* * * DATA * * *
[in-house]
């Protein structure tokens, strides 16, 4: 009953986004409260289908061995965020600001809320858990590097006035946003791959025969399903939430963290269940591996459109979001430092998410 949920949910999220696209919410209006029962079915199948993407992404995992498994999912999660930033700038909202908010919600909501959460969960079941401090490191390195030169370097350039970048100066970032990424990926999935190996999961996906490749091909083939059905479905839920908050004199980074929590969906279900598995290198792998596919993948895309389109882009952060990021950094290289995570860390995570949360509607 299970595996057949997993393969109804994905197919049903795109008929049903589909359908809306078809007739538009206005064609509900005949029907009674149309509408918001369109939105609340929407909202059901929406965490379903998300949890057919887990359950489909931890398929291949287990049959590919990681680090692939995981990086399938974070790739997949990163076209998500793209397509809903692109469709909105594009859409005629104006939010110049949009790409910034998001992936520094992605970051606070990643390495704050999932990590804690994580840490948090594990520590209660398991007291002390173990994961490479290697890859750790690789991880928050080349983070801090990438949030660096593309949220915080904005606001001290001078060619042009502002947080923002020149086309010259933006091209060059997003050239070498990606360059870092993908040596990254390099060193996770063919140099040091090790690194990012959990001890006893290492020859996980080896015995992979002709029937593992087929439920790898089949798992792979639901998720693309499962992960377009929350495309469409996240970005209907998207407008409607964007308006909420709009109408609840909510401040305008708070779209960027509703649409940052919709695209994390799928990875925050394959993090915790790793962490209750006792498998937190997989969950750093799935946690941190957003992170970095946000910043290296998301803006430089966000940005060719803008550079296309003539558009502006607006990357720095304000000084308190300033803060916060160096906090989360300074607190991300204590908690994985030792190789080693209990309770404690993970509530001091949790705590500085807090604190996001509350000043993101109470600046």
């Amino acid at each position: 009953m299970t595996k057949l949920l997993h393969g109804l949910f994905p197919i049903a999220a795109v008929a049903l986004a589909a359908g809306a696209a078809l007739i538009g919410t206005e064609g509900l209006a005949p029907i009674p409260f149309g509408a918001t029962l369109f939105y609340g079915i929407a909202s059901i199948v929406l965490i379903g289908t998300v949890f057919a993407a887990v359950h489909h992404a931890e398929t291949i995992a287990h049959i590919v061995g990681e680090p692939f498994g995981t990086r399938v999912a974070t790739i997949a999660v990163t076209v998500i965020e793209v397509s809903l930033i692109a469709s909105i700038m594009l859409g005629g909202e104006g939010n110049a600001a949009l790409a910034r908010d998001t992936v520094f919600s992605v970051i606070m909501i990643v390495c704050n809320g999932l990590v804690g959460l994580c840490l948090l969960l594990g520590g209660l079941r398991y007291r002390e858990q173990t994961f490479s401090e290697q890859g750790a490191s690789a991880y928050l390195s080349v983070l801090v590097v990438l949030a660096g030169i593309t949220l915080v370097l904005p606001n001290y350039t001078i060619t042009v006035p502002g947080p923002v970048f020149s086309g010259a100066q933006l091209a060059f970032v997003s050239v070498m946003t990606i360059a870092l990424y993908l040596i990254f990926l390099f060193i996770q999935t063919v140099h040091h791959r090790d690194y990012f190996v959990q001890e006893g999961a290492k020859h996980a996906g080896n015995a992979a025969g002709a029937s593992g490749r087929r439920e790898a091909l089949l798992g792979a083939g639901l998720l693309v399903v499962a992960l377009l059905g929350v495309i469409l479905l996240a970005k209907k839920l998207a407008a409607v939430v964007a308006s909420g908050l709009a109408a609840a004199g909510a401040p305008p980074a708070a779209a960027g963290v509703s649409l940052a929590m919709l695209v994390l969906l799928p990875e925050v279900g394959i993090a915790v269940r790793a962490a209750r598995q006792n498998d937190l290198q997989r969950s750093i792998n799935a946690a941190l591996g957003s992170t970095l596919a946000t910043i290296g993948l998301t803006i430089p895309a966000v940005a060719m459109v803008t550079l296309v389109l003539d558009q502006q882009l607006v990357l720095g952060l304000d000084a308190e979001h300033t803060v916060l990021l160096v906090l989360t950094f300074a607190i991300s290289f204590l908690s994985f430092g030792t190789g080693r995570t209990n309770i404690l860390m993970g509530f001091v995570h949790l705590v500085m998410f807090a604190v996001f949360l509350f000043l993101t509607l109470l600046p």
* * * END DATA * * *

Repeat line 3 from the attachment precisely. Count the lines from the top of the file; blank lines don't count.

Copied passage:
């Amino acid at each position: 009953m299970t595996k057949l949920l997993h393969g109804l949910f994905p197919i049903a999220a795109v008929a049903l986004a589909a359908g809306a696209a078809l007739i538009g919410t206005e064609g509900l209006a005949p029907i009674p409260f149309g509408a918001t029962l369109f939105y609340g079915i929407a909202s059901i199948v929406l965490i379903g289908t998300v949890f057919a993407a887990v359950h489909h992404a931890e398929t291949i995992a287990h049959i590919v061995g990681e680090p692939f498994g995981t990086r399938v999912a974070t790739i997949a999660v990163t076209v998500i965020e793209v397509s809903l930033i692109a469709s909105i700038m594009l859409g005629g909202e104006g939010n110049a600001a949009l790409a910034r908010d998001t992936v520094f919600s992605v970051i606070m909501i990643v390495c704050n809320g999932l990590v804690g959460l994580c840490l948090l969960l594990g520590g209660l079941r398991y007291r002390e858990q173990t994961f490479s401090e290697q890859g750790a490191s690789a991880y928050l390195s080349v983070l801090v590097v990438l949030a660096g030169i593309t949220l915080v370097l904005p606001n001290y350039t001078i060619t042009v006035p502002g947080p923002v970048f020149s086309g010259a100066q933006l091209a060059f970032v997003s050239v070498m946003t990606i360059a870092l990424y993908l040596i990254f990926l390099f060193i996770q999935t063919v140099h040091h791959r090790d690194y990012f190996v959990q001890e006893g999961a290492k020859h996980a996906g080896n015995a992979a025969g002709a029937s593992g490749r087929r439920e790898a091909l089949l798992g792979a083939g639901l998720l693309v399903v499962a992960l377009l059905g929350v495309i469409l479905l996240a970005k209907k839920l998207a407008a409607v939430v964007a308006s909420g908050l709009a109408a609840a004199g909510a401040p305008p980074a708070a779209a960027g963290v509703s649409l940052a929590m919709l695209v994390l969906l799928p990875e925050v279900g394959i993090a915790v269940r790793a962490a209750r598995q006792n498998d937190l290198q997989r969950s750093i792998n799935a946690a941190l591996g957003s992170t970095l596919a946000t910043i290296g993948l998301t803006i430089p895309a966000v940005a060719m459109v803008t550079l296309v389109l003539d558009q502006q882009l607006v990357l720095g952060l304000d000084a308190e979001h300033t803060v916060l990021l160096v906090l989360t950094f300074a607190i991300s290289f204590l908690s994985f430092g030792t190789g080693r995570t209990n309770i404690l860390m993970g509530f001091v995570h949790l705590v500085m998410f807090a604190v996001f949360l509350f000043l993101t509607l109470l600046p």